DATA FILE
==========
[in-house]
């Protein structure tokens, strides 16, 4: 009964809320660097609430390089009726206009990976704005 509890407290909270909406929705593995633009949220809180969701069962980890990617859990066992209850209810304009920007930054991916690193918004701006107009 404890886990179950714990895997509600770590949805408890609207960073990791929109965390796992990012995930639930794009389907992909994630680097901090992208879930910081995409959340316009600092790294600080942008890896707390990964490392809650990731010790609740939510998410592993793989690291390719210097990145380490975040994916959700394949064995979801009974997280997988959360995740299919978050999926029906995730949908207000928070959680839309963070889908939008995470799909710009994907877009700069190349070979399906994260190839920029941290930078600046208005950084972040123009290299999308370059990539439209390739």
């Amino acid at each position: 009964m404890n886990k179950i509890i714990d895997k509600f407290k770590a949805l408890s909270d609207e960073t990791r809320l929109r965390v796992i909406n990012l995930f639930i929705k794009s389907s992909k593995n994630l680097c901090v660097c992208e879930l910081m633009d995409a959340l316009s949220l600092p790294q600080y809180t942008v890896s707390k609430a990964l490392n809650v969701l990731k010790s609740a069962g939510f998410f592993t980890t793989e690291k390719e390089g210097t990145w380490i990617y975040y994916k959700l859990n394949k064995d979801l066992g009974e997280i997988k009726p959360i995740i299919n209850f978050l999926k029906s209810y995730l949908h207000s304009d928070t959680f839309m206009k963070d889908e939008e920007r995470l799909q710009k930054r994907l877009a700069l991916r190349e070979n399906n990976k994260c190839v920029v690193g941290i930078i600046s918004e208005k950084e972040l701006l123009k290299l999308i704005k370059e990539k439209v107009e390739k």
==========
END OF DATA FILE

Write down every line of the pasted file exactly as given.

[in-house]
């Protein structure tokens, strides 16, 4: 009964809320660097609430390089009726206009990976704005 509890407290909270909406929705593995633009949220809180969701069962980890990617859990066992209850209810304009920007930054991916690193918004701006107009 404890886990179950714990895997509600770590949805408890609207960073990791929109965390796992990012995930639930794009389907992909994630680097901090992208879930910081995409959340316009600092790294600080942008890896707390990964490392809650990731010790609740939510998410592993793989690291390719210097990145380490975040994916959700394949064995979801009974997280997988959360995740299919978050999926029906995730949908207000928070959680839309963070889908939008995470799909710009994907877009700069190349070979399906994260190839920029941290930078600046208005950084972040123009290299999308370059990539439209390739």
């Amino acid at each position: 009964m404890n886990k179950i509890i714990d895997k509600f407290k770590a949805l408890s909270d609207e960073t990791r809320l929109r965390v796992i909406n990012l995930f639930i929705k794009s389907s992909k593995n994630l680097c901090v660097c992208e879930l910081m633009d995409a959340l316009s949220l600092p790294q600080y809180t942008v890896s707390k609430a990964l490392n809650v969701l990731k010790s609740a069962g939510f998410f592993t980890t793989e690291k390719e390089g210097t990145w380490i990617y975040y994916k959700l859990n394949k064995d979801l066992g009974e997280i997988k009726p959360i995740i299919n209850f978050l999926k029906s209810y995730l949908h207000s304009d928070t959680f839309m206009k963070d889908e939008e920007r995470l799909q710009k930054r994907l877009a700069l991916r190349e070979n399906n990976k994260c190839v920029v690193g941290i930078i600046s918004e208005k950084e972040l701006l123009k290299l999308i704005k370059e990539k439209v107009e390739k």